“From Self-Hate to Self-Acceptance” (Debbie Fisher) Story #4

Welcome to Story #4! This story is about truly accepting ourselves and being who we really are without shame. Society tells us women to shrink, to hide our quirks, and to hate our flaws.  If we grow up feeling like we are not enough or worthy, this will cause great distress and may result in eating disorders, constant dieting and perfectionism.  This is not the abundant life we were meant to live!  We are “perfectly imperfect” and that is okay.  We will never measure up to society’s ideals, because it’s totally unrealistic.  Once we can find freedom to be ourselves and to accept who we are, we will find peace within.

Thank you, Debbie for sharing your story!!  I’m sure it will inspire others as it had for me.  Miss the other stories?  Read Story #1, Story #2 and Story #3.  And please leave a comment below for these beautiful ladies to express how their story resonated with you!

Debbie Fisher collage

*******************************************************************************************

Our stories connect us. I’ve been traveling about sharing my story with others. What I have learned from this is just how connected we all are. My story is another’s story. My story is also the WHY of my business. It’s why I became a health and life coach.

For most of my life I lived in a turtle shell of low self-esteem, terrible body image, and truly hated who I was. Ironically, I had no idea who I was because I had lived my life by every one else’s definition of me. I grew up with a mommy dearest. I was deathly afraid of my mother and lived my whole life in fear. Every single thing about me was picked apart, every physical feature, every emotional aspect, everything. I grew up feeling completely and totally flawed. At 17 I left home and went to college. It was the most exciting time in my life because I felt that once I was away from her I could live my own life. It was great, however, all of those messages I had heard throughout my entire life came along for the ride. The tapes played continuously in my head, “YOU ARE NOT ENOUGH.” I took over the role my mother played in my life and began to not only believe the messages but to speak them to myself. I picked myself apart. Criticized every thing about me just as she had done. At 19 I married my high school sweetheart who basically was another version of my mother (funny how we do this). I was never enough.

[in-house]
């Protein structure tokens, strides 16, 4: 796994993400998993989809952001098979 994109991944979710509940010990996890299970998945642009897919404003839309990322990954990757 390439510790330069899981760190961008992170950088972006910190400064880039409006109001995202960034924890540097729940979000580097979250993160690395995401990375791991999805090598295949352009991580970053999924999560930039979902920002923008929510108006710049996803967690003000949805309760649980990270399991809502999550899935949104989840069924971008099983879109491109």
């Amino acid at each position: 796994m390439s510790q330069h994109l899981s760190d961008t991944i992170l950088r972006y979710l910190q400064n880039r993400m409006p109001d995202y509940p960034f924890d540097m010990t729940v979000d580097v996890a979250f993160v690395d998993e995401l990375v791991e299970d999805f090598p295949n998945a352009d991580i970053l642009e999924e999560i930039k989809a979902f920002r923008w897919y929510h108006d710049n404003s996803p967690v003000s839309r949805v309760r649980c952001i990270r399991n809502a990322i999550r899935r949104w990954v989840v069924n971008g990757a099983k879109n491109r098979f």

By all outward appearances we looked like the perfect couple and family. We had a beautiful home, three amazing and wonderful children, nice cars, the whole package. But the truth is, I was slowly dying a very painful emotional death. After 20 years of marriage, I left and started my life over. Once again, I thought I could live my own life outside of this emotional abuse and once again the messages followed. I soon realized that I had no clue who I was. Everyone else in my life had defined me and I had let them. I started a journal, something I have each of my clients do.  The journal was only about me. I wrote down my favorite everything, day of the week, ice cream, song, poem, food, etc. Anything that I could think of that was only about me, I put it in my journal. I cut out pictures and words that resonated with me. I wrote down song lyrics and poems that spoke to me. Little by little my true authentic self started to emerge but in truth, I didn’t know how to love myself. I still critiqued myself. I still compared myself to others. I still felt like I was not enough.

I am a true believer in the power of the Universe and how we are put in front of the lesson we need at just the right time. The turning point lesson for me happened early one morning as I sat browsing the internet. I stumbled across a Louise Hay video. She was sitting on the floor with a group of people talking to them about the importance of self-love and self-acceptance. I was so touched by her words. She asked them to do an exercise. She asked them to stand in front of a mirror and to truly look at themselves. She asked them to look in their eyes, to look at their bodies, all of the parts, and to really see them. Then she asked them to repeat this affirmation daily, “I love and accept myself just as I am.” She asked them to do this exercise daily until they truly believed it and felt it in their deepest being.

After the video ended, I knew it was what I had to do for myself. I paced my house, crying in a near panic because I actually did not think I could look in the mirror. I didn’t think I could truly see myself. I had stood in front of the mirror for years and never seen myself. I had looked passed myself to do what needed to be done. I thought that if I ever truly looked at myself, all of those messages and definitions I had heard and spoke to myself might actually be true. I was afraid the true view would only validate that worst fear. After many tearful minutes, I made my way to the bathroom. I stripped off all of my clothes and with my eyes shut I stood in front of the mirror. With tears streaming down my face, I slowly opened my eyes and stood looking at myself. I stood looking until I truly came in to focus, until I truly saw myself. What happened was not at all what I had expected would. I saw myself for the very first time. It was like welcoming a long lost friend who had been missing for years. I looked deep into my eyes and saw the pain that resided behind the smiles that I had always used to cover it. I looked at my face, and through the tears saw a young girl who desperately just wanted to be loved. I looked at my arms and small hands and thought of all the ways that I had used them. I thought of how I had been able to hold and nurture my children, to hug my family, my friends, even strangers. I looked at my short legs and realized that I never have to ask them to take me where I need to go. I looked at my belly, round and fleshy and praised it for carrying, nourishing and nurturing my three babies. For the first time, I saw all of me. I began to find great comfort in seeing myself. Then I said,